RDCEO / RCD for individual reusable definitions of competency

IEEE RCD is the successor to IMS RDCEO, and acknowledged as such by IMS. This family of specifications provide a format for public definitions of competencies, but neither any structure linking them together, nor any guidance about the internal logical structure of, or terms used in, any particular definition. They could easily be used in conjunction with HR-XML, or any other extension of XCRI to cover competencies.

In practice, an RCD is a particular example of the more general concepts of "subject identifier" and "subject indicator". (See e.g. The terms "published subject identifier" and "published subject indicator" (both, ambiguously, "PSI") have been used in the Topic Maps community. The essential concept is closely related to one of the intended uses of the URI: to provide names or references for things which can be used anywhere on the Web and is very widely used, for example as identifiers within RDF or Dublin Core. Where two resources (especially two topic maps) both use the same PSI, one is free to assume that they intend to refer to the same "subject". There is much written about this area on the web: interested readers can also find a CETIS article by Wilbert Kraan.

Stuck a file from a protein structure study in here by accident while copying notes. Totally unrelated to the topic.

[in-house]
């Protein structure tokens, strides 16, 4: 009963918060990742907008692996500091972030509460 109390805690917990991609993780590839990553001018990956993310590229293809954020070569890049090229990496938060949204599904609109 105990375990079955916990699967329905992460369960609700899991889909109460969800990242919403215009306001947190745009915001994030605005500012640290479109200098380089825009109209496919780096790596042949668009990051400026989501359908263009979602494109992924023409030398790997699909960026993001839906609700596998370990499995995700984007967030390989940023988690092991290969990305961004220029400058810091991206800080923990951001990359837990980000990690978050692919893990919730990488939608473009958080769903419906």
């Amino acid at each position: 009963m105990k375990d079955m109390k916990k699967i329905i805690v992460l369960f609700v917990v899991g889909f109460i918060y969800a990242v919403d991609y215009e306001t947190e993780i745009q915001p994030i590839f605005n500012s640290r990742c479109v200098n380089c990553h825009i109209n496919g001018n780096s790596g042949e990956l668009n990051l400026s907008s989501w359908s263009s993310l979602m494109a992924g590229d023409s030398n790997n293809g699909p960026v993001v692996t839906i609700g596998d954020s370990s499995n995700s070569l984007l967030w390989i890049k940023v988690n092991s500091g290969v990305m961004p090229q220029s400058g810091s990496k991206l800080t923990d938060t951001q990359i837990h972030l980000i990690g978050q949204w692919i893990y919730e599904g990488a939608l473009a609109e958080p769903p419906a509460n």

The current draft RCD specification (2006-03-08) has a relatively simple information model, which has not changed much from the earlier RDCEO:

RCDs can easily be used in conjunction with HR-XML or any other specification where there is a need for an external, shared, reusable reference to a particular competency. However, the specification still leaves completely open the larger question of building effective socio-technical systems which use common definitions.